Supervision may be mandatory for coaches as far as coaching bodies and providers are concerned, but it remains an emergent market, according to new research by Sam Humphreys and Louise Sheppard There is very little research into the fast-growing market of coaching supervision. So how is it perceived and used by coaches and organisations? Curious to find answers, we decided to start our own research. Beginning last year, we interviewed providers to explore their views and approaches to the provision of coaching supervision. According to our study, prestigious coaching providers TXG, Penna, The Alliance Group, Oxford Group, Hay, Acuity and […]

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We say kia ora…

Coaching that ignores the cultural heritage of non-Westernised clients is ineffective at best. Coaching psychologists in New Zealand understand this and are now required to adapt theories to suit Māori clients. Lisa Stewart reports

Tītmatanga o te matauranga
ko te wahangū,
te wāhanga tuarua ko te whakarongo.

The first stage of learning is silence,
the second stage is listening.

Māori Whakataukī (proverb)

Most coaches and coaching psychologists would agree it is important to adapt our theories and methods to suit our clients, and to respect and value their cultural world views and ways of being. But how often do we do this? In New Zealand, such adaptation is required for coaching psychologists. The New Zealand Psychologists Board1 acknowledges that “the practice of psychology in Aotearoa New Zealand reflects paradigms and world views of both partners to te Tiriti o Waitangi/the Treaty of Waitangi”.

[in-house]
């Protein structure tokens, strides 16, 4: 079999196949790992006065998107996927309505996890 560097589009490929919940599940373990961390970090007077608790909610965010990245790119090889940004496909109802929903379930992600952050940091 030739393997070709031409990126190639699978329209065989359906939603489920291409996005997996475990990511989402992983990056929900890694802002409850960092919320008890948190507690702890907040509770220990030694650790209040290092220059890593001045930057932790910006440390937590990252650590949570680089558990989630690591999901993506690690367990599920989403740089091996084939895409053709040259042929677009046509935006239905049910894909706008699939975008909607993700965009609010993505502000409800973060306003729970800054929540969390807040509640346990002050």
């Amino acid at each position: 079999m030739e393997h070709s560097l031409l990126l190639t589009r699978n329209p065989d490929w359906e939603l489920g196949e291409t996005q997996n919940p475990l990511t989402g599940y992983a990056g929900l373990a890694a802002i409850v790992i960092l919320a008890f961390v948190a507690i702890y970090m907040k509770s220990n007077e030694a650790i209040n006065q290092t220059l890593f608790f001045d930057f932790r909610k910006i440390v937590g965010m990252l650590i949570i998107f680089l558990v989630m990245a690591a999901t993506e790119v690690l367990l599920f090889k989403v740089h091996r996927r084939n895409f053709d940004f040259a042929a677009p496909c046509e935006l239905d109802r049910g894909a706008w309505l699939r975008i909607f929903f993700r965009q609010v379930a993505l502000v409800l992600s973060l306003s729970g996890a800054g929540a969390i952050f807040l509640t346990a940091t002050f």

Registered psychologists (including coaching psychologists) must demonstrate “awareness and knowledge of their own cultural identity, values and practices”, and those of their clients – especially of Māori (the indigenous people of Aotearoa New Zealand) as their Treaty partner. One of the reasons for this approach is to reduce the persistently poorer socio-economic, justice, health and employment outcomes for Māoris.

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High Anxiety

Neuroscience part 3: Showing anxious clients how to reframe their negative self-beliefs through reappraisal strategies can help them better control their emotional responses, says scientist and NLP practitioner Dr Trish Riddell I’m often asked to speak on the neuroscience of learning and memory, or of coaching. Despite studying the brain for about 30 years, I still don’t always believe that I’m qualified to talk on these subjects. A little bit of me worries that someone will ask a question for which I have no answer, that someone in the audience will know more than me and catch me out, or […]

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The health coaching toolkit, part four

Part 4: health coaching expert Professor Stephen Palmer expands on cognitive behavioural health coaching. This issue: cognitive thinking skills

Thinking skills help a client develop Health Enhancing Thinking (HETs). Some health-inhibiting styles of thinking develop over many years and become ingrained and resistant to change. In specific situations, such as smelling one’s favourite fatty food, the client need only think, “That smells great. I must have it now”, and next thing, they are eating it! Or with tasks they fail at, instead of thinking, “I’ve failed to reach my health goals today, I’ll have another go tomorrow”, they have a more unhelpful ending to their Health Inhibiting Thinking (HITs): “I’ve failed to reach my health goals today; this proves I’m a total failure.”

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Quality assured

Against the backdrop of sweeping changes in the NHS, clients are reporting increased ability to manage organisational change, among other benefits, according to ongoing evaluation, say Sue Mortlock and Alison Carter The UK’s National Health Service (NHS) has invested significantly in its executive coach register over the past seven years, in order to quality assure the external executive coaches it uses to coach its senior leaders. The rigorous recruitment to the register has been well-documented (Coaching at Work, vol 5, issue 1). What is less well-known is the work undertaken to evaluate the impact of the coaching this register undertakes. […]